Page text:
• The team hired Mike Groh as the wide receivers coach earlier in the week, a decision, like all that involve the coaching staff, made by head coach Doug Pederson. “He decides who the coaches are. He’s in charge of the staff,” Roseman said. Pederson was not available to speak to the media at the Senior Bowl practices.

  • Team Chairman/CEO Jeffrey Lurie spent the day watching the North team and the South team practice. “It’s our responsibility here to make the decisions,” Roseman said. “He just loves being around football. He loves being around the people in his organization. It’s a good time. He gets energy from it. It’s kind of a dead time of the year when there’s not a lot going on for all of us, where you don’t see action, where you don’t get a practice. It’s a beautiful day.”

  • The team has Pederson and coordinators Frank Reich, Jim Schwartz, and Dave Fipp joining the personnel department, with the assistant coaches remaining at the NovaCare Complex. Douglas, however, said the coaches, all of them, will have input into the player-acquisition process. "It's vital, because at the end of the day, you may have a particular type of player you've had success scouting in the past, but if it doesn't fit the coach's system, it does no good for the Philadelphia Eagles," Douglas said. "So, Doug, Jim, Frank, all of our coaches' input is vital in this process."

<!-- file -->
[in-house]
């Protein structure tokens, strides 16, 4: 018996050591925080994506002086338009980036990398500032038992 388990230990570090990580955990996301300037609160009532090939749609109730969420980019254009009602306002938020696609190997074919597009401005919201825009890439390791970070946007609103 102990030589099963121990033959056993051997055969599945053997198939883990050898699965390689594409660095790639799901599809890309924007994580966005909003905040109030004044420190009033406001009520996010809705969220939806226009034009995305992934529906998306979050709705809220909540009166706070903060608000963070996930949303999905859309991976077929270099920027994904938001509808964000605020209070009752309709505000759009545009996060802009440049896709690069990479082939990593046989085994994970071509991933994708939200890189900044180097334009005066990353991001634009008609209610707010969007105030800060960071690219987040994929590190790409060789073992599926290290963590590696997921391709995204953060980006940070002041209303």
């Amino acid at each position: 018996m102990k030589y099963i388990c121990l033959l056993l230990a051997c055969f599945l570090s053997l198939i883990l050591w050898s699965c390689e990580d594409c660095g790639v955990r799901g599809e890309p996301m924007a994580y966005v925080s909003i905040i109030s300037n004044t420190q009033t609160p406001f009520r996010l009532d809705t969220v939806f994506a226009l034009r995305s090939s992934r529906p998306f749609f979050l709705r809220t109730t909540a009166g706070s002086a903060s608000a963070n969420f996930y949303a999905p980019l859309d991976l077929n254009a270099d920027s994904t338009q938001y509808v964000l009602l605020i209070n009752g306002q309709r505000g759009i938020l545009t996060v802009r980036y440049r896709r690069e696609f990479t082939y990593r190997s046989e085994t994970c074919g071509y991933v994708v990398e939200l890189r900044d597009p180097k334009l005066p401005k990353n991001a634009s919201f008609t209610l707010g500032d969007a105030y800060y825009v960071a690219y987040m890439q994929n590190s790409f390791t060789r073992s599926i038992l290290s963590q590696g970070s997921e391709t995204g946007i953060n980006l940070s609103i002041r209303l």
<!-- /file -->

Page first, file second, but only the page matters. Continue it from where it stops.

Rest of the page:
• Roseman was asked about center Jason Kelce, who is in Orlando for the Pro Bowl: “He’s going to the Pro Bowl. His peers had him as a second alternate (in the voting) and that shows you the kind of respect he’s had in this league. He just turned 29 years old, so we’re not talking about a guy who is 35 or 36 or older than that. You see his ability to play in space, his explosiveness, ultimate team guy. I don’t think that when you put on the tape you see any decline in Jason Kelce.”
     
  • Taylor Hart has moved to offensive tackle after playing defensive tackle for three seasons, a move reported here last week. Roseman said the Eagles saw Hart working on the scout team in practice and came away impressed as defensive players remarked how tough Hart was to beat. So, the Eagles have another developmental player along the offensive line and they are excited about Hart, a high school standout at offensive tackle. "It's hard to find big men like that with length who can move," Roseman said. "We talked to him and he was really excted about it and that got us excited about it. It's got a chance (to work). You know he's going to work hard, he's really smart, he's athletic. We're excited about it."
     
  • Douglas, on the value of the running back position: "If you get a great running back, it changes games. I think you saw that with Dallas this year. I think you can get, not only running backs, you can get great players in every level of the draft."
     
  • Douglas said that the cornerback position is "probably, next to quarterback, the toughest position in all of sports to play." Why? Short-term memory is a must, for starters. "It's an elite-level athlete who are the best athletes in the world. It's (having) a high level of confidence. You have to be able to shrug off the negative plays," Douglas said, "and then be able to bounce back and pretend it didn't happen."